Former Knox County Criminal Court Judge Richard Baumgartner has been released from a federal work camp after serving most of the six-month sentence he received for lying to cover up his mistress’ involvement in a federal drug conspiracy. Attorney Donald A. Bosch said Tuesday that Baumgartner is on home detention for two weeks to finish out the remaining sentence and is barred from speaking to the media until his detention is complete. According to Knoxnews, Baumgartner is appealing his federal conviction.

TBA Announces Leadership Law Class of 2014

The Tennessee Bar Association has announced the members of its 2014 Leadership Law (TBALL) class. This year’s class will have 33 members from across the state. Programming begins with an opening retreat in January and concludes with graduation ceremonies during the 2014 TBA Annual Convention next June in Gatlinburg. Now in its 11th year, TBALL is designed to equip Tennessee lawyers with the vision, knowledge and skills necessary to serve as leaders in their profession and local communities.  Read more about the new class.

Knox Firm Honored at Philanthropy Day Event

Knoxville law firm Eldridge & Blakney P.C. was recognized today for the firm’s service to the community and for its support of Legal Aid of East Tennessee. The honor came on the occasion of National Philanthropy Day. Eldridge & Blakney was among nine other individuals and organizations recognized during a luncheon hosted by the Great Smoky Mountain Chapter of the Association of Fundraising Professionals.

League of Women Voters Discuss ID Law

The League of Women Voters of Blount County discussed Tennessee’s voter identification law last night during a panel presentation at Maryville College, the Daily Times reports. Three panelists — Blount County Administrator of Elections Libby Breeding; Dr. Frances Henderson, associate professor of political science at Maryville College; and state Rep. Bob Ramsey — discussed the requirements for registering and voting in Tennessee and the law’s impact on voters. 

GOP Group Seeks Impeachment of AG Holder

Eleven Republican lawmakers in the U.S. House of Representatives plan to seek the impeachment of Attorney General Eric Holder in a resolution that was to be introduced today, the ABA Journal reports. According to various news sources, the group has drafted four articles of impeachment citing Holder for allegedly refusing to comply with congressional subpoenas relating to the botched gun-tracking program, Operation Fast and Furious; failing to enforce multiple laws, including some drug laws and the Defense of Marriage Act; failing to prosecute any IRS employees accused of showing bias in their handling of tax-exempt applications by conservative groups; and misleading Congress about his knowledge of an investigation of a Fox News reporter in a probe of classified leaks. The group’s leader, U.S. Rep. Pete Olson of Texas, says more lawmakers may be on board by the time the measure is introduced.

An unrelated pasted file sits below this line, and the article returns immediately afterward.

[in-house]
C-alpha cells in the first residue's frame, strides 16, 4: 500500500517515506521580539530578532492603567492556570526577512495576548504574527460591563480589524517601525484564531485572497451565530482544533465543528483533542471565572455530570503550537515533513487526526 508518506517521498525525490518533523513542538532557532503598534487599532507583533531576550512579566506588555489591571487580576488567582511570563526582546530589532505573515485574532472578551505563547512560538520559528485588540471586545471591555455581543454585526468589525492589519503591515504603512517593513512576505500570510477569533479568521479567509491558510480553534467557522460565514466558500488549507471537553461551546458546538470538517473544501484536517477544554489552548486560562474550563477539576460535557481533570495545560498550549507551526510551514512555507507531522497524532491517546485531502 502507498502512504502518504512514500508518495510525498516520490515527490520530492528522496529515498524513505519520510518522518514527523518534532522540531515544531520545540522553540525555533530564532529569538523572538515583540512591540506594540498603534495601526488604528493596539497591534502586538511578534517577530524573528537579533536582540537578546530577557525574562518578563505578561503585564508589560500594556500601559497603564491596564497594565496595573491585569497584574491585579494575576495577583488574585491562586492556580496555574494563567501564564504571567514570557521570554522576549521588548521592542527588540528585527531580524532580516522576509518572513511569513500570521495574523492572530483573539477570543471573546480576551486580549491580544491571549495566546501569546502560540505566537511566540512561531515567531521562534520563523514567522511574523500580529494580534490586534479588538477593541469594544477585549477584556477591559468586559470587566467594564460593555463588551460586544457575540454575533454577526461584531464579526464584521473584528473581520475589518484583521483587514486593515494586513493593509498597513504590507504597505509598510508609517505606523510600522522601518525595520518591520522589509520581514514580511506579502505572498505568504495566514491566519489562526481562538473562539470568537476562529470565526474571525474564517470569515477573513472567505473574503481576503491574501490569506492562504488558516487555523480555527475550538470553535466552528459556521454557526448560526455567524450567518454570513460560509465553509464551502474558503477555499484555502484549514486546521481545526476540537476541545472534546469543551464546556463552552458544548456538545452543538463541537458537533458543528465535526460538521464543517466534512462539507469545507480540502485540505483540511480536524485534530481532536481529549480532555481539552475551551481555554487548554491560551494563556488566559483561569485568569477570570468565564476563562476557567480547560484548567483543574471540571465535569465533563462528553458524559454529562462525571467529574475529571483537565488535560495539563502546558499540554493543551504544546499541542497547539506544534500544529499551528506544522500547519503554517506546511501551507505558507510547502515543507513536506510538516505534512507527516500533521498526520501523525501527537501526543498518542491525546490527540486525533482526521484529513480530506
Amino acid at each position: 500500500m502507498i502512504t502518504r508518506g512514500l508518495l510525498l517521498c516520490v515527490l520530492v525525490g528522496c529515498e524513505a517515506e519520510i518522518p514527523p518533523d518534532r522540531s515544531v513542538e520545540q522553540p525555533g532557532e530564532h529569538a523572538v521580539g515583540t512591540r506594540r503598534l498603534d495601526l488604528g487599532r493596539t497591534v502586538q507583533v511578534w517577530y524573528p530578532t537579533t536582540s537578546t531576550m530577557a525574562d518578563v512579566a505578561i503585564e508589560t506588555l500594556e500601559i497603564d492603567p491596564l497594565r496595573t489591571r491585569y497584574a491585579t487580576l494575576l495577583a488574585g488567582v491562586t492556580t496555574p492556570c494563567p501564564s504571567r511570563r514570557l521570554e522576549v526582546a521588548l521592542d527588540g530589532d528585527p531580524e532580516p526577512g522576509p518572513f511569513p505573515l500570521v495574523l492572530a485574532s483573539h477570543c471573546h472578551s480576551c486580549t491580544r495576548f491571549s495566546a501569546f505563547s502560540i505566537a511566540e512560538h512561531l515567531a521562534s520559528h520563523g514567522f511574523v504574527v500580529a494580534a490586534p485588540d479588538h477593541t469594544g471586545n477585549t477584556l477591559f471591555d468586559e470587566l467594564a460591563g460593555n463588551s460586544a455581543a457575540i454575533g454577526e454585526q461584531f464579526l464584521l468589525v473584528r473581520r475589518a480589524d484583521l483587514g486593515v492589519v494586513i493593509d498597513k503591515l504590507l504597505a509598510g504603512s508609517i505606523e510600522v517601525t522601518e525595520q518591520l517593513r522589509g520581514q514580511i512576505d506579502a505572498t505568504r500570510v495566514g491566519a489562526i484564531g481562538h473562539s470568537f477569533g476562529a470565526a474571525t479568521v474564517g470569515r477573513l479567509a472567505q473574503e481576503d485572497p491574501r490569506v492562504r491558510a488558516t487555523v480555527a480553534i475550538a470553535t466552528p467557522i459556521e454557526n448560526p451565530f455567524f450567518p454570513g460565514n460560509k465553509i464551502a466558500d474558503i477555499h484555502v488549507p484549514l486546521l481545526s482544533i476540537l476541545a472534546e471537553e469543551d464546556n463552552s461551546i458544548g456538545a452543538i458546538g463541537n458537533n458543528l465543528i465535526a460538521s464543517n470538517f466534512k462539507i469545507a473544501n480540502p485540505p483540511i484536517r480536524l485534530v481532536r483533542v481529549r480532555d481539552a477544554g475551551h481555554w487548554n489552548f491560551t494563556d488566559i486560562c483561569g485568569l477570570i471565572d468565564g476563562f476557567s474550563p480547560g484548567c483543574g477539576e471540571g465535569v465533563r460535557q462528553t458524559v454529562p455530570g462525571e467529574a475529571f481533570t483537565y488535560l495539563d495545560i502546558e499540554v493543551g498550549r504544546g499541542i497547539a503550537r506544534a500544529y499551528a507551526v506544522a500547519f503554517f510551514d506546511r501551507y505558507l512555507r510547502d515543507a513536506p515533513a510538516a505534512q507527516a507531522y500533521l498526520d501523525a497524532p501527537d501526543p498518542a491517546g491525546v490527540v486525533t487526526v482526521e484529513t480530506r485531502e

Knoxville Lawyer John Smartt Dies

Knoxville lawyer John Madison Smartt, 94, died on Wednesday (Nov. 13) at Shannondale Healthcare Center in Knoxville. A memorial service will be held at Second Presbyterian Church, 2829 Kingston Pike in Knoxville at 1 p.m. on Nov. 30, with receiving of friends to follow in the church Fellowship Hall. During World War II he served as an Army officer before returning to the University of Tennessee and receiving his law degree in 1948. He was the UT Director of Alumni Affairs from 1948 to 1969 before joining the law firm of Fowler Rowntree & Robinson, and later was with Ambrose Wilson Grimm & Durand. He co-coordinated the Tennessee Law Institute from 1972-1988. He was chair of the Knoxville Bar Association's Memorials Committee for many years and was one of the founding members of the KBA's Senior Section. Read his obituary in Knoxnews.

Anderson County Public Defender Seeking Re-Election

Tom Marshall has announced he is seeking a fourth consecutive eight-year term as public defender for the Seventh Judicial District. A Democrat, Marshall was appointed to the post in 1989 by Gov. Ned McWherter. Knoxnews has the story.

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About this publication: Today's News is a compilation of digests of news reports of interest to Tennessee lawyers compiled by TBA staff, links to digested press releases, and occasional stories about the TBA and other activities written by the TBA staff or members. Statements or opinions herein are those of the authors and do not necessarily reflect those of the Tennessee Bar Association, its officers, board or staff.